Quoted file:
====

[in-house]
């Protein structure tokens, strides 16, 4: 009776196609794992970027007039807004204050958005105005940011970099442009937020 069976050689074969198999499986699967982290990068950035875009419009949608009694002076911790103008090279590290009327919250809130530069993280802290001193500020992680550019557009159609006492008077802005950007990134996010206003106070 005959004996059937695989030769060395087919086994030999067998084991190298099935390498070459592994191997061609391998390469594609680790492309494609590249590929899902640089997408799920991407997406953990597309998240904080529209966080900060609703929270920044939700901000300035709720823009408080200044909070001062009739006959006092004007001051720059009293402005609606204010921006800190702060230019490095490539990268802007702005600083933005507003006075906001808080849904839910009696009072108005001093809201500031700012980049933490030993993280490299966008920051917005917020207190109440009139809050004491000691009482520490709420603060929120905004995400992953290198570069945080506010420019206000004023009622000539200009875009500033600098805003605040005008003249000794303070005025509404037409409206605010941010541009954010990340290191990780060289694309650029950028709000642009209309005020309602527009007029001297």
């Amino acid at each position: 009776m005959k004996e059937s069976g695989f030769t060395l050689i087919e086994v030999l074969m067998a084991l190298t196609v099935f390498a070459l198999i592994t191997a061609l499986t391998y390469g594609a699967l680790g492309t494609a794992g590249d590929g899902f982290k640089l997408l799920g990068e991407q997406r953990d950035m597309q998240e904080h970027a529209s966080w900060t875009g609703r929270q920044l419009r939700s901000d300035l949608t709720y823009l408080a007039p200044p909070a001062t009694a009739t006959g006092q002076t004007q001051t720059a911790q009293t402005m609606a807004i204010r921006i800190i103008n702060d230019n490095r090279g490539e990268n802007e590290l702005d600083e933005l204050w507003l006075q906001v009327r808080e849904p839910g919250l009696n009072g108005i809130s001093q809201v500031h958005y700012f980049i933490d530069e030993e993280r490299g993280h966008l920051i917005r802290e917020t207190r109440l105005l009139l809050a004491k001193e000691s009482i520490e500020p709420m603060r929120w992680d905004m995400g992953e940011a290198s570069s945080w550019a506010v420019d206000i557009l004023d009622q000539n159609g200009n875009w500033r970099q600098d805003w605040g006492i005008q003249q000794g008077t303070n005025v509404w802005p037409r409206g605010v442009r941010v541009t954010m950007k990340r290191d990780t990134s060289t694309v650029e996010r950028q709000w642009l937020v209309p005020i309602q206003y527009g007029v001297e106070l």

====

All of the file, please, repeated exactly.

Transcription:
[in-house]
């Protein structure tokens, strides 16, 4: 009776196609794992970027007039807004204050958005105005940011970099442009937020 069976050689074969198999499986699967982290990068950035875009419009949608009694002076911790103008090279590290009327919250809130530069993280802290001193500020992680550019557009159609006492008077802005950007990134996010206003106070 005959004996059937695989030769060395087919086994030999067998084991190298099935390498070459592994191997061609391998390469594609680790492309494609590249590929899902640089997408799920991407997406953990597309998240904080529209966080900060609703929270920044939700901000300035709720823009408080200044909070001062009739006959006092004007001051720059009293402005609606204010921006800190702060230019490095490539990268802007702005600083933005507003006075906001808080849904839910009696009072108005001093809201500031700012980049933490030993993280490299966008920051917005917020207190109440009139809050004491000691009482520490709420603060929120905004995400992953290198570069945080506010420019206000004023009622000539200009875009500033600098805003605040005008003249000794303070005025509404037409409206605010941010541009954010990340290191990780060289694309650029950028709000642009209309005020309602527009007029001297």
């Amino acid at each position: 009776m005959k004996e059937s069976g695989f030769t060395l050689i087919e086994v030999l074969m067998a084991l190298t196609v099935f390498a070459l198999i592994t191997a061609l499986t391998y390469g594609a699967l680790g492309t494609a794992g590249d590929g899902f982290k640089l997408l799920g990068e991407q997406r953990d950035m597309q998240e904080h970027a529209s966080w900060t875009g609703r929270q920044l419009r939700s901000d300035l949608t709720y823009l408080a007039p200044p909070a001062t009694a009739t006959g006092q002076t004007q001051t720059a911790q009293t402005m609606a807004i204010r921006i800190i103008n702060d230019n490095r090279g490539e990268n802007e590290l702005d600083e933005l204050w507003l006075q906001v009327r808080e849904p839910g919250l009696n009072g108005i809130s001093q809201v500031h958005y700012f980049i933490d530069e030993e993280r490299g993280h966008l920051i917005r802290e917020t207190r109440l105005l009139l809050a004491k001193e000691s009482i520490e500020p709420m603060r929120w992680d905004m995400g992953e940011a290198s570069s945080w550019a506010v420019d206000i557009l004023d009622q000539n159609g200009n875009w500033r970099q600098d805003w605040g006492i005008q003249q000794g008077t303070n005025v509404w802005p037409r409206g605010v442009r941010v541009t954010m950007k990340r290191d990780t990134s060289t694309v650029e996010r950028q709000w642009l937020v209309p005020i309602q206003y527009g007029v001297e106070l």